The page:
Wellness Real Estate and Communities: New Momentum, New Directions
The pandemic ignited demand for “well” homes and new trends–from developments that blend home, work and wellness to a huge new value for nature to a shakeup in senior living to thinking beyond the billionaires
Waaay back in 2007, GWS trends forecasters named “spa real estate” a rising trend (when destination spas were starting to add homes). In 2015, we named “wellness homes, communities and cities” a top trend, exploring just how much more comprehensive and meaningful the idea of building for human health had become.
Fast forward to 2021. We all know—intuitively and from analysts’ reports—that the pandemic completely transformed the concept, function and value of the home. It became our “everything” (from where we work to workout), and during this long crisis, more people have questioned where and how they want to live (what they want in a home and community). The answer, in a word, is “more wellness”: more safety; nature and sustainability; space and serenity to work; and more purpose, meaning and true community.
More people now seek homes and communities purpose-built to deliver more physical, mental and social wellbeing. This is not just a temporary fallout of the pandemic, but because of bigger cultural, environmental and demographic shifts that will play out over decades
More wellness “hardware”–There is so much new technology and design innovation to create more “well” buildings—from the surge in safety-tech (whether air purification or touchless design) to “nudge design” that makes healthy behaviors the easy path to futuristic smart homes (integrating sensors, AI, telemedicine). So many angles, from designing homes/communities/cities for the coming global heatwave to new apps (like Sugar) that turn apartment buildings into interactive communities to “bio-experiential” multisensory spaces.
New programming angles–Wellness real estate concepts and programming are taking much more diverse directions, from the rise of super-sophisticated medical-wellness projects (see: Tri Vananda, Thailand) to developments that put mental health—and even spirituality—at the center (whether in design, with meditation spaces and prayer rooms, or programming, such as bringing in mental health professionals and coaches–see Gravity in Columbus, Ohio).
Nature, nature, nature: from biophilic design experiments to regenerative living–The pandemic and environmental destruction have put an unprecedented new value on nature, impacting not just where wellness developments get built but fueling new experiments in biophilic design, a reinvention of the interplay between nature and the built environment, and in new, nature-based programming. If there has been tension between building for wellness and sustainability, new regenerative, net-positive communities are producing their own food, renewable energy, recycled water—and building communities around farming/food, even in urban developments (see: Powered by Ulsteinvik, Norway).
The Work from Home (WFH) shake-up: The radical acceleration of remote work, and mounting issues of burnout and loneliness, are spurring new destinations and concepts: from multifunctional home design to projects that dissolve the line between home, work and wellness. With remote, flexible living, there is a primary (once urban/suburban) and second/vacation home flip, so look for more wellness-centered pied à terres and extended stay apartment-hotels in cities–and more fluid, flexible and fractional-based ownership models overall.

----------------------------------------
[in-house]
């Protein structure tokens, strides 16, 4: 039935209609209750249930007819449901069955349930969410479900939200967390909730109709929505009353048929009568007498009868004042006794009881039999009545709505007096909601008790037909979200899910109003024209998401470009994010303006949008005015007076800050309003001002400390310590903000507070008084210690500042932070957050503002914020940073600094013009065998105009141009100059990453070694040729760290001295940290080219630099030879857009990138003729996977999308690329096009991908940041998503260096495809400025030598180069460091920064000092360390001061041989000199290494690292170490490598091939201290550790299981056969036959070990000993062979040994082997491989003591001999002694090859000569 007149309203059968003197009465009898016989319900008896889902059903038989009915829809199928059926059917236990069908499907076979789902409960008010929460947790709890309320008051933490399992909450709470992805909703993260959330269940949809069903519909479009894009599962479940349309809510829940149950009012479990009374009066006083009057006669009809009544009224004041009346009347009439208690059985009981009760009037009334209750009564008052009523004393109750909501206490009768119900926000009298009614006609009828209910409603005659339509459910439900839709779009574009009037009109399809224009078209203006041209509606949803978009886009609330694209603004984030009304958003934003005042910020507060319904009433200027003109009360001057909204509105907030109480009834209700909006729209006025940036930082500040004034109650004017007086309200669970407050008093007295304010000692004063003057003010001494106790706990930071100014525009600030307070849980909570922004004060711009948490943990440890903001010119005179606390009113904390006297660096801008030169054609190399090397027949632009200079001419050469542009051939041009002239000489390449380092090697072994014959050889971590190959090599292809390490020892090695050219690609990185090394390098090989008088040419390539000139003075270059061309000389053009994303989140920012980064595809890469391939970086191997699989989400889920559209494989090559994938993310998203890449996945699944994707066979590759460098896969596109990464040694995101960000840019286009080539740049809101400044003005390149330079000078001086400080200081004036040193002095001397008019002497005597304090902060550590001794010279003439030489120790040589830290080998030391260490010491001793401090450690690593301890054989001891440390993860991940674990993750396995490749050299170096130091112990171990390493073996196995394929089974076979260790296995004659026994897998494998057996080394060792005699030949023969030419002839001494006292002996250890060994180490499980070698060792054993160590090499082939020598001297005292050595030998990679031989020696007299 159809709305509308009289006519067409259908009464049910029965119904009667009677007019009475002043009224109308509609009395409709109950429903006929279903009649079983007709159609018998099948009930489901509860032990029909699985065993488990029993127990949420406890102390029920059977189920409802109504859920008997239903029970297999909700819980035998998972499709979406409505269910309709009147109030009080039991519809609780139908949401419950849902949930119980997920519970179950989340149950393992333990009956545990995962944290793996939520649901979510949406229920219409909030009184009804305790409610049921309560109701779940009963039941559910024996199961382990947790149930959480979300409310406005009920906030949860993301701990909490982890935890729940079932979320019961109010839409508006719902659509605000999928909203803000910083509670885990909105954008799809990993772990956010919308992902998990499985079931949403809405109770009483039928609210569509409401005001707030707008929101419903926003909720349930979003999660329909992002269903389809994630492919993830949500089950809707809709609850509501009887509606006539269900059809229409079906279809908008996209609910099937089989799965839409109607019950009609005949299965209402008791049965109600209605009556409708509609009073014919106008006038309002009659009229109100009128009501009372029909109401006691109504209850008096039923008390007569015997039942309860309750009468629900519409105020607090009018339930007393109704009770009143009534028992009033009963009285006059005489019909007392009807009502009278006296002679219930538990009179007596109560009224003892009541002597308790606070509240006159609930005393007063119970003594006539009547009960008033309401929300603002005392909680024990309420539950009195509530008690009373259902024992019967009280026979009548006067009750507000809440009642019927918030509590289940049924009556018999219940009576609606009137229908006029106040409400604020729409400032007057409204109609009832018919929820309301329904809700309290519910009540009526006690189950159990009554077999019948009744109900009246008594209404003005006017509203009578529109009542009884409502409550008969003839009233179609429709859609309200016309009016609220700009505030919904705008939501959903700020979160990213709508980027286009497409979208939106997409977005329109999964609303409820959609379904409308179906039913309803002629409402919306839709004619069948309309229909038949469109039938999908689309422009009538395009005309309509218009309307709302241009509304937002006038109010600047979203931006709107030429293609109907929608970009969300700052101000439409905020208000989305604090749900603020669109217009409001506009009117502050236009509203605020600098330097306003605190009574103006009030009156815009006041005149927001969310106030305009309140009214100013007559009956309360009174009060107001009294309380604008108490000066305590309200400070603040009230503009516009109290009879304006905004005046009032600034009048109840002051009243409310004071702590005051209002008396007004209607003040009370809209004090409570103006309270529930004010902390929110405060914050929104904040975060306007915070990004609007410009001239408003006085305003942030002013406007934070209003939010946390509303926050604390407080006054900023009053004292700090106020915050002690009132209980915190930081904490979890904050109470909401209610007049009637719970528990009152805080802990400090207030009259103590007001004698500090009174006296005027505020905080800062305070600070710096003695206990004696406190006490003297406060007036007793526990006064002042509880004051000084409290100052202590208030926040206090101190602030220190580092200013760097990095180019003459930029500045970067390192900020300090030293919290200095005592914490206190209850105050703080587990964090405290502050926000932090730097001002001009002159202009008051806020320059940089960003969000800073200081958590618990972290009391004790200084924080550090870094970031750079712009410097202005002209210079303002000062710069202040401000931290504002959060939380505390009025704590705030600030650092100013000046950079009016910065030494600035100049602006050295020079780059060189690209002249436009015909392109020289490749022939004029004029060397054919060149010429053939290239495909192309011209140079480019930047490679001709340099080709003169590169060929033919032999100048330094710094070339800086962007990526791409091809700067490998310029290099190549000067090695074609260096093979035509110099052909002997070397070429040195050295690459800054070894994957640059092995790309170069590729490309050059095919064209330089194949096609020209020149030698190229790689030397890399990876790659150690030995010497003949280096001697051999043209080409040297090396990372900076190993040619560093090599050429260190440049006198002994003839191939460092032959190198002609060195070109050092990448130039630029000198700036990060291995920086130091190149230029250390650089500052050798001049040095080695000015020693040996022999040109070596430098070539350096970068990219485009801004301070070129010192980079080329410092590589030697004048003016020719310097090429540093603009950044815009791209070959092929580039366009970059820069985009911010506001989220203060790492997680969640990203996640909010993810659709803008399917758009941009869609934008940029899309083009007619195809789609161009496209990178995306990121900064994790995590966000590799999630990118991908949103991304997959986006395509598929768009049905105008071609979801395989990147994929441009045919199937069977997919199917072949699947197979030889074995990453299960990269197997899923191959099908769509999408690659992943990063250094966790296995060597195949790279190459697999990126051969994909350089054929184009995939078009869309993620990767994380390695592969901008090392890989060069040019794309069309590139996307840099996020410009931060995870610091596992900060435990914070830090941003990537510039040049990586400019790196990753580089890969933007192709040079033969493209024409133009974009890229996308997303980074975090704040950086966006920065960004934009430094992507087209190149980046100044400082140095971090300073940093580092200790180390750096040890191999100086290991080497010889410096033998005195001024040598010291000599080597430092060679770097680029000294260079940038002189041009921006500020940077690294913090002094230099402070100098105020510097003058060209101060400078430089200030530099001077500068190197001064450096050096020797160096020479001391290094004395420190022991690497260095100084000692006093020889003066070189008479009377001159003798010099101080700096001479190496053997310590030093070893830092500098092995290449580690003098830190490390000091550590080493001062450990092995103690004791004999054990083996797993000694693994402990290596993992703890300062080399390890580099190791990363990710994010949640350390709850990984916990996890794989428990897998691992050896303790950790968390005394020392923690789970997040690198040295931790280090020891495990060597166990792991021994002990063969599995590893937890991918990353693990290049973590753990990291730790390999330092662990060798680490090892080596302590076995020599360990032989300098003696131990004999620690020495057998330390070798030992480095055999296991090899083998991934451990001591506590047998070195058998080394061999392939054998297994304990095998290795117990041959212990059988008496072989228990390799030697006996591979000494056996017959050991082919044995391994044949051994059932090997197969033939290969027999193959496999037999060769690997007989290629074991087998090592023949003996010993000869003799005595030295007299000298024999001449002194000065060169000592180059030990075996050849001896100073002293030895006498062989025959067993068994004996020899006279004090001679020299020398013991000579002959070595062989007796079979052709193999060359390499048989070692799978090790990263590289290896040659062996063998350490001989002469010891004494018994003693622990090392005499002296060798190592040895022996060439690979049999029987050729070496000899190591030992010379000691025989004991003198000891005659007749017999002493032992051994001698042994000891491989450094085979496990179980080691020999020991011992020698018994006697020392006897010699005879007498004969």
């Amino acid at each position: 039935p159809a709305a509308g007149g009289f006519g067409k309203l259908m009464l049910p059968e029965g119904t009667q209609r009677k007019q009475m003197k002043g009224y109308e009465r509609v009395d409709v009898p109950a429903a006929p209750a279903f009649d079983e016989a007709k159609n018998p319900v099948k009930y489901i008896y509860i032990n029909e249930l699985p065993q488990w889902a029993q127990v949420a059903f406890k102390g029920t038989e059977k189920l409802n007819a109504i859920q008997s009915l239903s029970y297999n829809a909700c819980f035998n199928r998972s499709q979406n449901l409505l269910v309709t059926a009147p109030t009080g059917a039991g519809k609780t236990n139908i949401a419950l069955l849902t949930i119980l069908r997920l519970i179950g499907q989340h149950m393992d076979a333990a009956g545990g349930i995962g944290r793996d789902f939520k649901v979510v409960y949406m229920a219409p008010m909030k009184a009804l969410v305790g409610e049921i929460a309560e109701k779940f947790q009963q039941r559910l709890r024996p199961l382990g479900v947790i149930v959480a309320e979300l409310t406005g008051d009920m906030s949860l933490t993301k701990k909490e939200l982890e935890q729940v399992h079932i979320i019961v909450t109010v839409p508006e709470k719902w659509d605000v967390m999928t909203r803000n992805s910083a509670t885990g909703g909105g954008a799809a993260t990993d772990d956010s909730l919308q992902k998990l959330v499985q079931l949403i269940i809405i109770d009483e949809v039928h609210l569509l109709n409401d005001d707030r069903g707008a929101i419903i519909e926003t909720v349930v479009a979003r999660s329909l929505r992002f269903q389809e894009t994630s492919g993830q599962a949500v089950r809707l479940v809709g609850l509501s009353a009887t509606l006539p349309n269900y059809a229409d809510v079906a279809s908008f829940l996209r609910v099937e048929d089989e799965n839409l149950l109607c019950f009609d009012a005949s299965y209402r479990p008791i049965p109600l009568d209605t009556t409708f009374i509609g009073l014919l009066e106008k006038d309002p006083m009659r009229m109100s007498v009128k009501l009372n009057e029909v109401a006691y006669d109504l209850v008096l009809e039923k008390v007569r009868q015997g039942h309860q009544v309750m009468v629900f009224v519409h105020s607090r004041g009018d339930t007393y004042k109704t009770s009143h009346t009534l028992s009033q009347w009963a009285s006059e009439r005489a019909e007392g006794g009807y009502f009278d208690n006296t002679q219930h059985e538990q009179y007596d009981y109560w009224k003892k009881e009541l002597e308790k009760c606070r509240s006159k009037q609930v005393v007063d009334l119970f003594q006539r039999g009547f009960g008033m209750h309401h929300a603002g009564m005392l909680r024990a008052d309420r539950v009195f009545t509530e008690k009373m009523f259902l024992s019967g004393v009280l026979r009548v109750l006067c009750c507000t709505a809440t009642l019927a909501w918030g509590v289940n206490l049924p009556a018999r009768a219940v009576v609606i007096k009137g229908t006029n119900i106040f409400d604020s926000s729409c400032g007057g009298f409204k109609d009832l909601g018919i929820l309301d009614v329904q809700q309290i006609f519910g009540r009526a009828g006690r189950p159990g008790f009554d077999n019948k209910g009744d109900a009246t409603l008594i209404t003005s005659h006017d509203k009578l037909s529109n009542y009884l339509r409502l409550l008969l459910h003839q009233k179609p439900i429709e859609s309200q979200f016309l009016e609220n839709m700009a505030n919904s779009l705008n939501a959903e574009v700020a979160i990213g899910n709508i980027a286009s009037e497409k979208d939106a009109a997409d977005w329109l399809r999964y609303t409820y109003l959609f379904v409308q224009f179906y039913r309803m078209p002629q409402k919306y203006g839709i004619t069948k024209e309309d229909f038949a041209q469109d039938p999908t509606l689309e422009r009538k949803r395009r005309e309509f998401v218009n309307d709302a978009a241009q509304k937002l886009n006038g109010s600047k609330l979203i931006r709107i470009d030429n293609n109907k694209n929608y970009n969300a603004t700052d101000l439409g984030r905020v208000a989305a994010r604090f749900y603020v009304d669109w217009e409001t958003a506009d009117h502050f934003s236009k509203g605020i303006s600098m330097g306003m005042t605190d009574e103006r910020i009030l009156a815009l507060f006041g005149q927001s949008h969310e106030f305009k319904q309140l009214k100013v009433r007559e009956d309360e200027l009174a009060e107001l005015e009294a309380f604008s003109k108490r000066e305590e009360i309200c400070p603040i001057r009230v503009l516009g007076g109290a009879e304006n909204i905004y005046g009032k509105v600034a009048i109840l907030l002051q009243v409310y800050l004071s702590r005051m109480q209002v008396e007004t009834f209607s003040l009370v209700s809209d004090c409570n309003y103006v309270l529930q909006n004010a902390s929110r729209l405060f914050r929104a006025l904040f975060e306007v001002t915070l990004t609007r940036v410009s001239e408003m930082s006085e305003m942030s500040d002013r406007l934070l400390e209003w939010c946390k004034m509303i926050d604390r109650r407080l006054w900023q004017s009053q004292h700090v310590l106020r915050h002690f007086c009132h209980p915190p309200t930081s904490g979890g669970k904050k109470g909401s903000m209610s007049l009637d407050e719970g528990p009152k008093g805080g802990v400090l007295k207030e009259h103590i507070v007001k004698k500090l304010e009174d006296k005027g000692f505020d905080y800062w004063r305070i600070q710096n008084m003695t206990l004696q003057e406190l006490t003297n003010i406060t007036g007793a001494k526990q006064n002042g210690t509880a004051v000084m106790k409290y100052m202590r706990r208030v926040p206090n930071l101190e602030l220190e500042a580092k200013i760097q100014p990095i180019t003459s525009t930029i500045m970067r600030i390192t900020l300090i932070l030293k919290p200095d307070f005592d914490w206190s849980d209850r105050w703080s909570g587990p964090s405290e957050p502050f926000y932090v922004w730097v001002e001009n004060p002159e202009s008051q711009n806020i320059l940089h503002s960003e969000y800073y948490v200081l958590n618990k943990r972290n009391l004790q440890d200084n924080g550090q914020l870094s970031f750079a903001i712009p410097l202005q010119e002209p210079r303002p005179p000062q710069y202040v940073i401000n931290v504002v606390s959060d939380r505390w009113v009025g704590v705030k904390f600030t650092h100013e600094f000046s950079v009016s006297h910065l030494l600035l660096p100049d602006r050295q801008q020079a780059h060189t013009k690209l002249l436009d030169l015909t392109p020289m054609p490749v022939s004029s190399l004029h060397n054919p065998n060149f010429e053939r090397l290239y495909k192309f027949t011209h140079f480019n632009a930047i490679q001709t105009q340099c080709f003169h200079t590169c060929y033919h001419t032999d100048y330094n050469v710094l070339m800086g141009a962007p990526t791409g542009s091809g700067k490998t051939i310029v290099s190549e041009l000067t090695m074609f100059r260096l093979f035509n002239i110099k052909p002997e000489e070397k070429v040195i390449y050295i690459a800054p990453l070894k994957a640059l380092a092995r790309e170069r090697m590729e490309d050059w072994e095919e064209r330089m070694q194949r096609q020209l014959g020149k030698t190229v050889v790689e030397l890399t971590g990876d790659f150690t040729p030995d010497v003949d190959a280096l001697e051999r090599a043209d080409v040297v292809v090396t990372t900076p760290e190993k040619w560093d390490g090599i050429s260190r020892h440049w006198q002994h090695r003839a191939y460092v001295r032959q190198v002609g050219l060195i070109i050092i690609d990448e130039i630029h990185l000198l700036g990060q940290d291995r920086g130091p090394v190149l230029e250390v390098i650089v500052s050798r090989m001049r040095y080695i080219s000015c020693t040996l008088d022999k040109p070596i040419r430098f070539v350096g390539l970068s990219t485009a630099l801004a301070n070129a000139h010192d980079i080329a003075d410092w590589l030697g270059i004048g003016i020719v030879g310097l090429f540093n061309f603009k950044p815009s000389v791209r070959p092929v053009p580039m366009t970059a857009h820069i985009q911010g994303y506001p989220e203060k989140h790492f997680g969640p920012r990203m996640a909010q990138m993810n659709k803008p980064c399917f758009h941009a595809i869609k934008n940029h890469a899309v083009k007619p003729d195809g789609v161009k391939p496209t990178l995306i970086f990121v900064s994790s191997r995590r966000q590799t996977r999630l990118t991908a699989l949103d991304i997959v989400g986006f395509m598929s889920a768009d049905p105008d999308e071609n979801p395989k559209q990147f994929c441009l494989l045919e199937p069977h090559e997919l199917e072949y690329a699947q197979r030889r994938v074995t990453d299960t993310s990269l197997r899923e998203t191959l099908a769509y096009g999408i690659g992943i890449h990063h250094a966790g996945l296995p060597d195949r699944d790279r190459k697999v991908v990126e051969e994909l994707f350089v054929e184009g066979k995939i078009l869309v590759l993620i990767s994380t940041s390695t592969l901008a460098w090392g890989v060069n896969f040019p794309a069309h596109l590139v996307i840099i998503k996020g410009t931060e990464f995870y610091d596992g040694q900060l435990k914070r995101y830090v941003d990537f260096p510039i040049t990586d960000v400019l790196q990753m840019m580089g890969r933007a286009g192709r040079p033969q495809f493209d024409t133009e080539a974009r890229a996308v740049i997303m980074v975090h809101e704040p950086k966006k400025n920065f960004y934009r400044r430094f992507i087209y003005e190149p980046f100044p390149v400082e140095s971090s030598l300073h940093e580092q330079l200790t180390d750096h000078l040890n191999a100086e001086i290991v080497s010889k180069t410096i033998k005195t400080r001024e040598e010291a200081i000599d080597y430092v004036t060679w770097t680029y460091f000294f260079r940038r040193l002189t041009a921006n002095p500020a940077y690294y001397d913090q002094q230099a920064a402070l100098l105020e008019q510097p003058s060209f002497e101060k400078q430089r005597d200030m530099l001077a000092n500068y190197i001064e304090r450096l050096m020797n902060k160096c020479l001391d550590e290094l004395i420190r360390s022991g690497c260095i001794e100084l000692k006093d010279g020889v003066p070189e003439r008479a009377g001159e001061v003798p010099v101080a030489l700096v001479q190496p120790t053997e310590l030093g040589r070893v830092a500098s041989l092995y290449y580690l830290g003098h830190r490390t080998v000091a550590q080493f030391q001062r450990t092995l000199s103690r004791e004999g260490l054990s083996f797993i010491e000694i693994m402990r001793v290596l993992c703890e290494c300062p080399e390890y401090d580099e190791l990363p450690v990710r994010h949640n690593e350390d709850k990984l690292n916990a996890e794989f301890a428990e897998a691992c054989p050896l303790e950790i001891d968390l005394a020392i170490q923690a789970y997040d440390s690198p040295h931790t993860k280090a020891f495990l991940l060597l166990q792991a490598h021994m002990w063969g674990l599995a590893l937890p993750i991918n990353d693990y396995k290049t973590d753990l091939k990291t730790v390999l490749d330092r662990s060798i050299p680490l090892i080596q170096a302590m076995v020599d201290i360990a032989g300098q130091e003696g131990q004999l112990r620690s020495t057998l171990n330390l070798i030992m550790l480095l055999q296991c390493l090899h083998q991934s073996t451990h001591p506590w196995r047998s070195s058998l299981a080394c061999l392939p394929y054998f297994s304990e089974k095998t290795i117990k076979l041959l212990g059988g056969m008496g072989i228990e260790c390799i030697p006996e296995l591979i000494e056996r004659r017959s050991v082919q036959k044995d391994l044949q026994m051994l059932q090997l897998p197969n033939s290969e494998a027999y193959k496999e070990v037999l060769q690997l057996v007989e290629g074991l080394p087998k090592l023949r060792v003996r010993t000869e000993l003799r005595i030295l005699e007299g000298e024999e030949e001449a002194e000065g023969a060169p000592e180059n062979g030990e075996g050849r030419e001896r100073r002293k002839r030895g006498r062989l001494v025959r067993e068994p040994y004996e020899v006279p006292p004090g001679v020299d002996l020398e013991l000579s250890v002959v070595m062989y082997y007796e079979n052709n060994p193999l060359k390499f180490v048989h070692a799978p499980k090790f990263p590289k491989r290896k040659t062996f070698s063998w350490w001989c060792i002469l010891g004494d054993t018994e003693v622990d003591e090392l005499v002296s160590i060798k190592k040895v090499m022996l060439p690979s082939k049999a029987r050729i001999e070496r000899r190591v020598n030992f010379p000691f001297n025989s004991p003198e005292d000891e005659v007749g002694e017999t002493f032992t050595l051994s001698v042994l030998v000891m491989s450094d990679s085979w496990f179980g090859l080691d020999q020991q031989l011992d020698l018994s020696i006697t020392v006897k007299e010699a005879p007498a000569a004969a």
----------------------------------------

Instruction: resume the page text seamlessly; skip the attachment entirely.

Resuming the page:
Baby boomers will reinvent “senior living” around wellness: Our world is aging as never before (the WHO predicts the 60+ global population will double by 2050). In the US, 10,000 baby boomers turn 65 every day, and by 2030, all boomers will be at least 65. Boomers invented the wellness revolution, they’re active and engaged, and will entirely rewrite “senior living” models—rejecting the tired mega-developments filled with old people in favor of multigenerational, age-in-place living concepts in smaller, more creative, urban-close, social communities (see Cantina Communities near Austin, TX) that reflect their radically different attitude toward aging: a cool, joyful, live-well-and-long approach.
Beyond the elitist high-end: The pandemic made clear that wellness is a burning public health issue and that where you live and your built environment have an outsized impact on your wellbeing. Wellness communities are poised to move beyond the billion-dollar palaces and penthouses to a new wave of more affordable, inclusive, pragmatic wellness communities and healthy building driven by forward-thinking policymakers and developers. For instance, Agrihood in Santa Clara, CA, a coming farm-focused wellness community, features a balance of mixed-income apartments and homes for low-income seniors and veterans.
There are so many more trends to talk about: from the powerful impact millennials will have on this market to the new resort/residence/community models that big wellness resort players (Six Senses, Aman, SHA Wellness, GOCO Hospitality, etc.) are creating. It’s a whole different future for wellness real estate and communities than the one imagined in 2019.
At the Global Wellness Institute’s Wellness Real Estate & Communities Symposium on September 28, researchers, developers, investors, architects and designers will gather to explore the most powerful future concepts in this space.
Learn more about the agenda and attending (in-person in NYC or virtually on demand).